When she returns to Tom, he takes her back to the Cinema where they both enter the screen and go to the Copacabana and introduce the concept of ‘free world’. Then they hit New York as they go to all the clubs and all the shows and dance the night away, completely in black and white and love. But then Gil comes to the Cinema and asks Cecilia to come with him to Hollywood. Tom tries to stop her and tell her how he is honest, dependable, courageous, and romantic and a great kisser but Gil wins the argument by saying that he is real. Cecilia chooses the real guy over the fictional one as she explains to Tom how “in his world, things have a way of always working out.” Tom feels crushed, goes back into the screen, and watches on as Cecilia leaves with Gil.
She rushes home and packs up her bag to leave as Monk tries to stop her but then screams out that she’ll be back as she leaves. And as she reaches the Cinema where Gil had promised to meet her, she finds out he left with everyone else as soon as Tom went back into the screen. She walks into the Cinema to watch the next movie, Top Hat with Fred Astaire and Gigi Rogers singing “Dancing Cheek to Cheek” as she forgets her blues and the real world and how she too danced cheek to cheek with Tom, and gets mesmerised by the Movies all-over again.
The Purple Rose of Cairo is made by the brilliant Woody Allen, who is rapidly becoming my favourite filmmaker. The gorgeous Mia Farrow plays the woeful and lovely Cecilia and Jeff Daniels plays the perfect Tom (though fictional) and the heartbreaking actor Gil.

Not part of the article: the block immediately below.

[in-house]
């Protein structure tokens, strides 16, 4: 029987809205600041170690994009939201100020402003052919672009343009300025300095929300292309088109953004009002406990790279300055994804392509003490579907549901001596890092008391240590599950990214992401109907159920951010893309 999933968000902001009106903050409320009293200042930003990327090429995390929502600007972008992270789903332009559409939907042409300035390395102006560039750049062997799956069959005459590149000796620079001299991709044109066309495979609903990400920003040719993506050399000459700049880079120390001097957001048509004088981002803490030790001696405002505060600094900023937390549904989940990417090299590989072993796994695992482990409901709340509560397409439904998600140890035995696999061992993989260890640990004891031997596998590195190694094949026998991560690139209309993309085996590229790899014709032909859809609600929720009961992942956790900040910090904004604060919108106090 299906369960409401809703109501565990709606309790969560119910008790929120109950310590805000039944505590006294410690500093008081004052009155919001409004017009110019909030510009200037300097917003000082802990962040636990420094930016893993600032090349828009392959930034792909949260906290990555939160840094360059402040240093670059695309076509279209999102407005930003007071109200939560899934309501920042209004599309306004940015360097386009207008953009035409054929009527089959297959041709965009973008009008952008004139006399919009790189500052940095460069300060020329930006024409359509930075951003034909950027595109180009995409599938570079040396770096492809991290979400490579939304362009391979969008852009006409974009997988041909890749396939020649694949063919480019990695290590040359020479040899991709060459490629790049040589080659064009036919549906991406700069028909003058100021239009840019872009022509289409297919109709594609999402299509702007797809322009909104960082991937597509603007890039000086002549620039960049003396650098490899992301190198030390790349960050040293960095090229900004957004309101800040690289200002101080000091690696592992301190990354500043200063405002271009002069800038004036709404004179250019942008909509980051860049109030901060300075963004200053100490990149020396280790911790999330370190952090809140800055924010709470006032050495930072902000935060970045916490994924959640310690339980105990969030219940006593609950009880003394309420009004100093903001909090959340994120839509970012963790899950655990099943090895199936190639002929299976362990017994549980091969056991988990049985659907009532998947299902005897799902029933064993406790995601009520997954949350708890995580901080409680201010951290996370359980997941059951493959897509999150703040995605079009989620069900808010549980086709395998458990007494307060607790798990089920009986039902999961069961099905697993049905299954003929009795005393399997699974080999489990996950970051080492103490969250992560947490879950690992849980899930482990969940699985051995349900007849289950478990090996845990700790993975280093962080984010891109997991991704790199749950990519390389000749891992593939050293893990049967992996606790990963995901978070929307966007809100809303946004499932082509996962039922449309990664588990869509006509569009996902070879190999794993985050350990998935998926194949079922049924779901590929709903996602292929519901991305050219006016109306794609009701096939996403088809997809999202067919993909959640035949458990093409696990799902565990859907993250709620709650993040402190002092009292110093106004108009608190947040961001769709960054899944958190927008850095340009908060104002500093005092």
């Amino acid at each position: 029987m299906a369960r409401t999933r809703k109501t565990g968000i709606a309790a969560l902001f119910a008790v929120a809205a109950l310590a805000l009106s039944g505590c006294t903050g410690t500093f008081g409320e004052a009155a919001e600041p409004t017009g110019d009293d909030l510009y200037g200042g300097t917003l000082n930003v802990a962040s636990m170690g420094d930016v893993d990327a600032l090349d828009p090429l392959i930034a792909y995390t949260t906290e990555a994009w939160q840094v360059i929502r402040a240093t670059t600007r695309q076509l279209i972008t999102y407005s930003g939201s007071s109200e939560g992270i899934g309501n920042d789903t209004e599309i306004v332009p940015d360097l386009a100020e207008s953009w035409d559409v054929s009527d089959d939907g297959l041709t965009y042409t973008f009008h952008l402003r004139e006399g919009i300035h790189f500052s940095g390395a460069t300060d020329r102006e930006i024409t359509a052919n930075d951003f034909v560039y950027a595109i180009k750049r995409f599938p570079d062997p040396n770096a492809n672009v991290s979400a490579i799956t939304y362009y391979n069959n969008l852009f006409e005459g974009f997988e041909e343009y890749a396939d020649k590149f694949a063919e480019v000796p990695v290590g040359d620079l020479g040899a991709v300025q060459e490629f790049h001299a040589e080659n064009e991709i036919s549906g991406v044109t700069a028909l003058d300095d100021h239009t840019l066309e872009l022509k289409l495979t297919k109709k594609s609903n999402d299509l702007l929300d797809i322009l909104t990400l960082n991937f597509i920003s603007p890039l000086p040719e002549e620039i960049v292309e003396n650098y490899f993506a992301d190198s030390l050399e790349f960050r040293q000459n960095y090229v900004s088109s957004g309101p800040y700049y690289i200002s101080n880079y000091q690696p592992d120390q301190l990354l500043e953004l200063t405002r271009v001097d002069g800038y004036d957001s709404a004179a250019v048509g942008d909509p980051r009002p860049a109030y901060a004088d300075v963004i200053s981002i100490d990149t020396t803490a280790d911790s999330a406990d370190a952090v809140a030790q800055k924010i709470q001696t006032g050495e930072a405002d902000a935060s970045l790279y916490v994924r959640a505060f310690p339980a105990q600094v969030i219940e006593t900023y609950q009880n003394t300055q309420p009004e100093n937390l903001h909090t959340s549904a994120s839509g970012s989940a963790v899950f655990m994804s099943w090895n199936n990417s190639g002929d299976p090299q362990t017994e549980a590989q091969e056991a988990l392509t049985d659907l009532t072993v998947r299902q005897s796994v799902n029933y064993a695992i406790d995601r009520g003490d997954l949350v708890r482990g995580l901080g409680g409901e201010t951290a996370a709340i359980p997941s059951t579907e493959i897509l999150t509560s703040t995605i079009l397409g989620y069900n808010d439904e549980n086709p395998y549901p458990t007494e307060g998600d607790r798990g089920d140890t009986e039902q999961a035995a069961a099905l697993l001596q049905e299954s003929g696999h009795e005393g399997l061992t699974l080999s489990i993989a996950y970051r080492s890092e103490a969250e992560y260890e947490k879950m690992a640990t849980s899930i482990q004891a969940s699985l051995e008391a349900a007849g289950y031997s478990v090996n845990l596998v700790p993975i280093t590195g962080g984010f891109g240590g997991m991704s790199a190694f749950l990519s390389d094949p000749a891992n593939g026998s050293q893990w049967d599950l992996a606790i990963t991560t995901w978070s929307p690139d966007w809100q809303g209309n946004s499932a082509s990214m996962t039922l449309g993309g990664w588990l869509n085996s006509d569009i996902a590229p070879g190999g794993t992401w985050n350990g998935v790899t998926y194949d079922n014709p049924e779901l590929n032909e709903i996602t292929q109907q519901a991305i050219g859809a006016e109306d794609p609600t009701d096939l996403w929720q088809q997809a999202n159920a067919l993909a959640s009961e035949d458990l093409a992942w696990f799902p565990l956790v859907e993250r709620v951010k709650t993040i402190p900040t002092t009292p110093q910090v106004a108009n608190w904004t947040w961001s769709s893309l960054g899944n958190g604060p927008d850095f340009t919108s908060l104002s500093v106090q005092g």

This movie was so very special. It reminded me of all those films during the course of which we want to live and die. Marie Antoinette for example- the complete beauty and atmosphere and setting and music and clothes and food was so mesmerising that one cannot hope enough for life to be like that. Even Twilight, when I saw it first and knew nothing of it and what it will turn into, was so unrealistic and desirable with the unnatural blueness, and the romance and everything. Obviously now I find it revolting but it was almost magical in the beginning. Also Nick and Norah’s Infinite Playlist- the incredibly pretty Kat Dennings and oh so cute Michael Cera and the entire brilliance of the one night was what makes one want to live for.
However, the sad and real ending of The Purple Rose of Cairo was more heart wrenching than most of the films I have ever seen. I loathed and loved it at the same time as it shows the unrealistic feel of the real world and the perfect life-like appeal of the reel world. When it was over all I could think of was this sort-of speech of Andy Warhol’s after he had been shot and truly understood what he meant.
“Before I was shot, I always thought that I was more half-there than all-there. I always suspected that I was watching television instead of real life. People sometimes say that the way things happen in movies is unreal, but actually it’s the way things happen in life that’s unreal. The movies make emotions look so strong and real, whereas when things really do happen to you, it’s like watching television-you don’t feel anything. Right when I was being shot and ever since, I knew I was watching television. The channels switch but it’s all television.”